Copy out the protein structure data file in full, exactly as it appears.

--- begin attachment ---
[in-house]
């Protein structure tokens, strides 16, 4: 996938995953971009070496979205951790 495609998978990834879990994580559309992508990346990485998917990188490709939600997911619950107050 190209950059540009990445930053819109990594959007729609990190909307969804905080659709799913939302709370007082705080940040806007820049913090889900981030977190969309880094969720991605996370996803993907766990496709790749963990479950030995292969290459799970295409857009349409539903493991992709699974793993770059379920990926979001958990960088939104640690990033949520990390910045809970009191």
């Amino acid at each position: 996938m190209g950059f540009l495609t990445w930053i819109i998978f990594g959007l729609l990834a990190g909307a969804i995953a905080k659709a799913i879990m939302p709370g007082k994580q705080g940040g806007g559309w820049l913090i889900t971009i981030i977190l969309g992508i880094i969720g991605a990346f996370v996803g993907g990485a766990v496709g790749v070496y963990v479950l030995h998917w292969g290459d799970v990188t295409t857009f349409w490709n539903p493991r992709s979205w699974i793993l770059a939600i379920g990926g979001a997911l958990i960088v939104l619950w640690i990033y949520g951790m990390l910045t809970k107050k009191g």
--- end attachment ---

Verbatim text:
[in-house]
């Protein structure tokens, strides 16, 4: 996938995953971009070496979205951790 495609998978990834879990994580559309992508990346990485998917990188490709939600997911619950107050 190209950059540009990445930053819109990594959007729609990190909307969804905080659709799913939302709370007082705080940040806007820049913090889900981030977190969309880094969720991605996370996803993907766990496709790749963990479950030995292969290459799970295409857009349409539903493991992709699974793993770059379920990926979001958990960088939104640690990033949520990390910045809970009191």
């Amino acid at each position: 996938m190209g950059f540009l495609t990445w930053i819109i998978f990594g959007l729609l990834a990190g909307a969804i995953a905080k659709a799913i879990m939302p709370g007082k994580q705080g940040g806007g559309w820049l913090i889900t971009i981030i977190l969309g992508i880094i969720g991605a990346f996370v996803g993907g990485a766990v496709g790749v070496y963990v479950l030995h998917w292969g290459d799970v990188t295409t857009f349409w490709n539903p493991r992709s979205w699974i793993l770059a939600i379920g990926g979001a997911l958990i960088v939104l619950w640690i990033y949520g951790m990390l910045t809970k107050k009191g």